The Qualities of “Good Coach”

A coach can improve your game. But a good coach improves your life at the same time.” (Michael Josephson)

A good coach in any sport or athletic endeavor can make a huge positive difference in youths’ lives. Unfortunately, they can also do tremendous harm.  All coaches should take this responsibility seriously. Here are some tips to start with:

  • I firmly believe that when coaching youth sports (ages 5 to 12) that every member of a team should play every game.

When a child leaves Elementary school, ideally, they will have learned to play various sports, know which they prefer and which positions they are most talented at performing. In Middle School and High School team sports become more competitive and the size of teams must often be limited to the best players that try-out. Coaches at this level are often paid to do so and are expected to produce winning seasons to stay employed.

  • Safety First! The safety of every child under the supervision of a coach must be their most important concern. Every year, too many deaths and serious injuries occur because safety was ignored in favor of a “hard work-out,” “teaching them to be tough,” or just ignorance of basic health standards, like hydrating regularly.

Safety also requires each young athlete to be:

  • Fully uniformed with standard protect gear
  • Taught the rules of the game and the expectations of their responsibilities on the field
  • Instructed in fair play and good sportsmanship

A good coach should know basic First Aid and CPR. And a First Aid kit should be present at every game

  • Be a role model of proper behaviors: respectful, calm, and never critical but encouraging. A coach should also require this of all parents and spectators.
  • Understanding of gender differences. (Having been of coach for girls, boys and mixed teams for 46 years, I assure you that communicating effectively to boys versus girls takes sensitivity, and often a different use of words and emotion.)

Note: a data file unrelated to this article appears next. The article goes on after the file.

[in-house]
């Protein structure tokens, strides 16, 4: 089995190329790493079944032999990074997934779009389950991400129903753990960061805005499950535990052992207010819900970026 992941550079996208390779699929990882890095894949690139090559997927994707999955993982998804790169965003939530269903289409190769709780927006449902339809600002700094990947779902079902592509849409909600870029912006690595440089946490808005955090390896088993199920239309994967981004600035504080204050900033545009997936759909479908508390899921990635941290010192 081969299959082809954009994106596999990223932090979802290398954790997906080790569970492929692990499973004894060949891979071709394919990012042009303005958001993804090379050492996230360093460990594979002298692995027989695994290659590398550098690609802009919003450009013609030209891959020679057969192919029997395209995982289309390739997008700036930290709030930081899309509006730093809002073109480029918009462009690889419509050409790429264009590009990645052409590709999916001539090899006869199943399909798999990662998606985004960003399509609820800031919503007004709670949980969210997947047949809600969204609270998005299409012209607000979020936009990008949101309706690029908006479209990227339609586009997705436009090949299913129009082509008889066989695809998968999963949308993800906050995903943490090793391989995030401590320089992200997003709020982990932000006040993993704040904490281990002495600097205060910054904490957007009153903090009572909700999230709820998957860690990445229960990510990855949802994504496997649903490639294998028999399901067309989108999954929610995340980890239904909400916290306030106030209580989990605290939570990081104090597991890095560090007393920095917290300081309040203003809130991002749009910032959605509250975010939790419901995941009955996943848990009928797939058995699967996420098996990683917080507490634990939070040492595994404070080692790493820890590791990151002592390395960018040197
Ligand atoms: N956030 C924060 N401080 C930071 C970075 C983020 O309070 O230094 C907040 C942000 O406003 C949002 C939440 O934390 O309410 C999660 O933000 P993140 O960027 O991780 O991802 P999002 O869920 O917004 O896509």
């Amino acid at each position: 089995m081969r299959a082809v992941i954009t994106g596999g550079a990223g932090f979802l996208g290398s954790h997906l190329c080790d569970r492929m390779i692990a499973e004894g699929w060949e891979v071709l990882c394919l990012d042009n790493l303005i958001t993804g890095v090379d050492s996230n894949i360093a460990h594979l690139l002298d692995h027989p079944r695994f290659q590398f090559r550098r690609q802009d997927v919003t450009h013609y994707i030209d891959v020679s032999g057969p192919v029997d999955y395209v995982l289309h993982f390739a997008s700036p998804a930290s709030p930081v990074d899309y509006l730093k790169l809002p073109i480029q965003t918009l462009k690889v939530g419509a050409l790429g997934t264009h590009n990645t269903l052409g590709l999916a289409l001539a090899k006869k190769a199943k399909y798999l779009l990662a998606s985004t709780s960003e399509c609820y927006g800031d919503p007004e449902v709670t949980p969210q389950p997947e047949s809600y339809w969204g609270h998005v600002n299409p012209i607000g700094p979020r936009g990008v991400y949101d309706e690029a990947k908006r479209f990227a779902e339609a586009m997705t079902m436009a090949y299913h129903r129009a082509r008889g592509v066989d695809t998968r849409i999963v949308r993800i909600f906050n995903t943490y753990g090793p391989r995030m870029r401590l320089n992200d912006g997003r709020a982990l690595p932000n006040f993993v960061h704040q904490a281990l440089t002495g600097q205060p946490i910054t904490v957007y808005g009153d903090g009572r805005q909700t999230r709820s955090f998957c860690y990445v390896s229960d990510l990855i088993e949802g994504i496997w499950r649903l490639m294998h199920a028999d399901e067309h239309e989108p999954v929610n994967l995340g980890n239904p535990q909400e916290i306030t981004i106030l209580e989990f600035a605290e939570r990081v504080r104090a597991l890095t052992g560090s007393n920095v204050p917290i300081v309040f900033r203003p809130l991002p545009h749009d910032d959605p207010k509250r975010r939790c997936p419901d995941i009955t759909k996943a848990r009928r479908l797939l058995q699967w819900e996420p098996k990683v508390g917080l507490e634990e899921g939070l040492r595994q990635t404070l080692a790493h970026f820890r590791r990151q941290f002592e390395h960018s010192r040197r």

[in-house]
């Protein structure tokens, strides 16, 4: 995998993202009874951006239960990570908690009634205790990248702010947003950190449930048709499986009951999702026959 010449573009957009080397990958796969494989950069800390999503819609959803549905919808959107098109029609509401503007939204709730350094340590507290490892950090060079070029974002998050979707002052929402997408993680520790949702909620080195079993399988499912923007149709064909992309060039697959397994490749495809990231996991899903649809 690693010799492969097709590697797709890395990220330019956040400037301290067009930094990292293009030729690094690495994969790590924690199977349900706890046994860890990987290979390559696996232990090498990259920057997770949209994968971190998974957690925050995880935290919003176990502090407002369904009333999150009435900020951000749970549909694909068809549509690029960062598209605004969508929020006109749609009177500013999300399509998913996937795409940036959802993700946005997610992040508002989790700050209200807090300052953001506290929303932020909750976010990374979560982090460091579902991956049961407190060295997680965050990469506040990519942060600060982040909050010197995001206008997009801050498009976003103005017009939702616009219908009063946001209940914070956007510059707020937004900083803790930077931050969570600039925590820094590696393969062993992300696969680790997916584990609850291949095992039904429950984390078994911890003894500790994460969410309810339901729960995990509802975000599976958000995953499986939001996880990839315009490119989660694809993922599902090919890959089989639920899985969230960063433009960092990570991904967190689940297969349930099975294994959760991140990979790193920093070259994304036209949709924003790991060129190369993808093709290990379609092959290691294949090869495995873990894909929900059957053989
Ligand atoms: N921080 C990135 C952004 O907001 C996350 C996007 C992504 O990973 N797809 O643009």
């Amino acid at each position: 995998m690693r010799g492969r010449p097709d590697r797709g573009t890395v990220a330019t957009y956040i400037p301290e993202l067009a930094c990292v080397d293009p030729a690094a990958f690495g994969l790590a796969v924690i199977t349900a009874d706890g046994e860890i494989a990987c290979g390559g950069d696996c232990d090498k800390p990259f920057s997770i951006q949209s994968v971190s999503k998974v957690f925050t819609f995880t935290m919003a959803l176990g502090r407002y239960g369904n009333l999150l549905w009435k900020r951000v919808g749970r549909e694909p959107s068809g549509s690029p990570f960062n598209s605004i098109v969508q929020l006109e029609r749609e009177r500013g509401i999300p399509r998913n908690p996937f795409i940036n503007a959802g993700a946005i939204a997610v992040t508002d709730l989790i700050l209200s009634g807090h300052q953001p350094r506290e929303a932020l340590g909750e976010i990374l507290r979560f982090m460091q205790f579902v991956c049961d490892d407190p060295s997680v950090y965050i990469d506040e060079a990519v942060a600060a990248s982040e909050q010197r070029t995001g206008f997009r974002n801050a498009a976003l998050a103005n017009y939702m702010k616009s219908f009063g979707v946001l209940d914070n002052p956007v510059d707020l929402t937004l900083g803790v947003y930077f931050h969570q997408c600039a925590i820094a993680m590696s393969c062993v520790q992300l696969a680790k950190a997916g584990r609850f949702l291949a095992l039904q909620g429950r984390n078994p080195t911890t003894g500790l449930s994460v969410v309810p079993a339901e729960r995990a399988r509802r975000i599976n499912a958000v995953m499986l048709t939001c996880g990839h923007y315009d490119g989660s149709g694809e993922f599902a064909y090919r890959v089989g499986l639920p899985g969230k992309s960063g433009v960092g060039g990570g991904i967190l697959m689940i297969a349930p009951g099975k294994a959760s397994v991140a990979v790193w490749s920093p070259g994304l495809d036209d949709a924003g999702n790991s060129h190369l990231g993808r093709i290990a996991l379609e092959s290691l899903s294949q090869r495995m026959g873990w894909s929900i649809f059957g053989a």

• Take time to know each member of the team individually in order to understand and motivate each in a way that best suits them.
  • Team Building: A coach will build a team spirit, an esprit de corps. This takes time and some creativity. (One thing I did for my teams was to have a team rallying cry: In the huddle just before the beginning of play, I always asked my team, “How are you going to play the game today? In unison and repeatedly they would begin chanting “With Smoke from our Nose and Fire from our Eyes!” Then they would break huddle and run out onto the field.)

I recall when I played Little League baseball that after every game each member of the team would get a hot dog, a coke and a candy. Even better, some teams went out to a pizza joint together with their parents and siblings.

Creating situations to stimulate friendships and camaraderie makes coaching and playing a much more enjoyable experience for everyone; and, it usually produces a more competitive team.

A good coach will make his players see what they can be, rather than what they are.” (Ara Parashegian)

(Coaching Americas Kids is a program of Patriotic Hearts, a 501c3 non-profit. (Our site provides a job board specifically for men and women coaches.) We believe that good coaching makes America a better place for us all to live, and prepares future generations to excel in every aspect of their lives. We encourage all adults to consider becoming a coach on any level. It is a rewarding and purpose filled avocation and career. We especially encourage US military veterans to consider coaching. The leadership principles they learn are particularly applicable to being good coaches for kids.)

Mark Baird / 760-730-3734

August 18, 2016